How to Spot the Antares Launch from NASA Wallops on Wednesday

A space launch marking a new era is departing from the Virginia coast this Wednesday evening, and if you live anywhere along a wide area of the US Eastern seaboard, you’ll have a great opportunity to witness the launch with your own eyes. Here’s all the information you’ll need to see it, plus some tips for capturing it with your camera.

Orbital Sciences’ Antares rocket will launch from Pad 0A at NASA’s Mid-Atlantic Regional Spaceport based on Wallops Island, Virginia. This will mark not only the first launch of Antares, but the first orbital launch of a liquid-fueled rocket from Wallops. The launch window runs from 5:00 to 8:00 PM EDT (21:00-24:00 UT).

There were some concerns when a technical anomaly shutdown a “Wet Dress Rehearsal” test this weekend at T-16 minutes, but Orbital Sciences has stated that the problems have been resolved and the launch is pressing ahead as planned.

Space shots are a familiar sight to the residents of the Florida Space Coast, but will provide a unique show for residents of the U.S. central Atlantic region. The launch of Antares from Wallops will be visible for hundreds of miles and be over 10° above the horizon for an arc spanning from Wilmington, North Carolina to Washington D.C. and north to the New York City tri-state area as it heads off to the southeast. Antares is a two stage rocket with a 1st stage liquid fueled engine and a solid-fueled 2nd stage. The primary mission for Wednesday’s Antares A-One flight will be to demonstrate the ability for the Antares rocket to place a payload into orbit. If all goes well, Orbital Sciences will join SpaceX this summer in the select club of private companies with the ability provide cargo delivery access to the International Space Station in Low Earth Orbit.

Antares heads to orbit. Artist's concept. (Credit: Orbital Sciences Corperation).
Antares heads to orbit. Artist’s concept. (Credit: Orbital Sciences Corporation).

Antares will deploy a dummy mass simulating the Cygnus module. Also onboard are the Phonesat-1a, -1b, and -1c micro-cubesats and the Dove 1 satellite.

Be sure to watch for the launch of Antares if you live in the region. Find a spot with a low uncluttered eastern horizon and watch from an elevated rooftop or hilltop location if possible. I live a hundred miles west of Cape Canaveral and I’ve followed launches all the way through Main Engine Cutoff and first stage separation with binoculars.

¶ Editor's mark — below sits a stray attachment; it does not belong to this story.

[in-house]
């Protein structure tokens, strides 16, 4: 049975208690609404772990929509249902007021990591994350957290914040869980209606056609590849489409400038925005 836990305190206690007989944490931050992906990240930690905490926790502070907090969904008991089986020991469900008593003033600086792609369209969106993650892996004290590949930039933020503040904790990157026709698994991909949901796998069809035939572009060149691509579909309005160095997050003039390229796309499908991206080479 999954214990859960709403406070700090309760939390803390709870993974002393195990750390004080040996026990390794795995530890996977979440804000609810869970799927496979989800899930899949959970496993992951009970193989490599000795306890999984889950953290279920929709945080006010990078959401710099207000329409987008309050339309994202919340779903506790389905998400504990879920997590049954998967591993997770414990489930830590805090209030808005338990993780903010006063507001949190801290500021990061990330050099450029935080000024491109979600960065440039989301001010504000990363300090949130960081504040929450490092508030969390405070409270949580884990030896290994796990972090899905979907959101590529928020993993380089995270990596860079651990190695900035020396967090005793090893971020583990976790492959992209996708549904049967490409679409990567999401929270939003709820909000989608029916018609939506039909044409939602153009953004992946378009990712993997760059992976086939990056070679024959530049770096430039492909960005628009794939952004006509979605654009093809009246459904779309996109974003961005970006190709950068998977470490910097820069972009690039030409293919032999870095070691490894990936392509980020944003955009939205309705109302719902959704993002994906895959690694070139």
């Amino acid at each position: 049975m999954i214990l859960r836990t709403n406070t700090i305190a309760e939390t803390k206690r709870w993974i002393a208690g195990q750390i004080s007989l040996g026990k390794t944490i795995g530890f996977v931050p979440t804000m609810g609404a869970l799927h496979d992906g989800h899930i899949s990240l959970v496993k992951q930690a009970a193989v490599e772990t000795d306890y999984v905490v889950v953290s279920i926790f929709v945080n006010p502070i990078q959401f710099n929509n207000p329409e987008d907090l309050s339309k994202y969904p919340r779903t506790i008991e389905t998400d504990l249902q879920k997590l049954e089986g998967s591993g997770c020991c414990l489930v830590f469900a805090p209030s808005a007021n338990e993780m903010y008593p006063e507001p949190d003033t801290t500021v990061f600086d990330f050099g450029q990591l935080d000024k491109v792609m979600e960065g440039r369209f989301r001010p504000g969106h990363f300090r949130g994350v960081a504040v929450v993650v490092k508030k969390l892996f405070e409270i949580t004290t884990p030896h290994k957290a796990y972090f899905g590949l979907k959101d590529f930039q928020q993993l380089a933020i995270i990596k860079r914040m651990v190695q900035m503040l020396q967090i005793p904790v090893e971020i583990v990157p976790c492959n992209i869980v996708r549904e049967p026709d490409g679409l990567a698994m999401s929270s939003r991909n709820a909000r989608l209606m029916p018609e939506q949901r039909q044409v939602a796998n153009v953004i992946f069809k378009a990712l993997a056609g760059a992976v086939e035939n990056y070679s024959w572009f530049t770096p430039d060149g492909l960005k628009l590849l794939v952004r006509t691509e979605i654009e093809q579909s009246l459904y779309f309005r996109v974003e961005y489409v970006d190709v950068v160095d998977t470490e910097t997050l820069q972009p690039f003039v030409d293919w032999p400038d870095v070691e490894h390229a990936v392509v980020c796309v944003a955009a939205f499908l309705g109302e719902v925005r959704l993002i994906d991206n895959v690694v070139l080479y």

Be sure to also follow the launch broadcast live for any last minute delays via NASA TV or Universe Today will have a live feed as well. Antares is aiming to put the Cygnus test mass in a 250 x 300 kilometre orbit with a 51.6° inclination. This is similar to what will be necessary to head to the ISS, but this week’s launch will not be trailing the ISS in its path. This also means that the launch window can be extended over three hours rather than having to be instantaneous.

If the launch goes at the beginning of the window, the local sun angle over the launch facility will be 30° to the west. Sunset at Wallops on the evening of April 17th occurs at 7:41PM EDT, meaning we could be in for a photogenic dusk launch of Antares if it stretches to the end of the target window.

And speaking of which, a pre-sunset launch means short daytime exposure settings for photography. Be prepared to switch over for dusk conditions if the launch extends into the end of the window. Conditions during twilight can change almost moment-to-moment. One of the most memorable launches we witnessed was the pre-dawn liftoff of STS-131 on April 5th, 2010:

The predawn launch of STS-131 as seen from 100 miles west. (Photo by author).
The predawn launch of STS-131 as seen from 100 miles west. (Photo by author).

Once in orbit, the launch of Antares should generate four visible objects; the test mass payload, the two clam-shell fairings, and the stage two booster. This configuration is similar to a Falcon 9/Dragon launch, minus the solar panel covers. These objects should be visible to the naked eye at magnitudes +3 to +5. The cubesat payloads are tiny and below the threshold of naked eye visibility.

Preliminary visibility for the objects will favor latitudes 0-30° north at dusk to 10-40° at dawn. Keep in mind these predictions could change as the launch window evolves. The next NORAD tracking ID in the queue is 2013-015A. Yesterday’s launch of Anik G1 from Baikonur was just cataloged today as 2013-014A plus associated hardware. The weather is forecast to be 45% “go” for tomorrow’s launch. In the event of a scrub, the next launch window for Antares is April 18-21st.

First orbit of the Cygnus test mass; shadow orientation of the Earth assumes a nominal launch at 22:00UT on April 17th. (Created by the author using Orbitron. TLEs courtesy of (name)
First orbit of the Cygnus test mass; shadow orientation of the Earth assumes a nominal launch at 22:00 UT on April 17th. (Created by the author using Orbitron. Two-Line Elements courtesy of Henry Hallam).

It’ll be exciting to follow this first flight of Antares and its first scheduled mission to the International Space Station this summer. Also watch for the first ever lunar mission to depart Wallops on August 12 with the launch of the Lunar Atmosphere and Dust Environment Explorer (LADEE).

Finally, if you’ve got a pass of the International Space Station this week, keep an eye out for Progress M-17M currently about 10 minutes ahead of the station in its orbit. The unmanned Progress vehicle just undocked yesterday from the station and will be conducting a series of experiments monitoring the interactions of its thrusters with the ionosphere before burning up on reentry over the South Pacific on April 21st.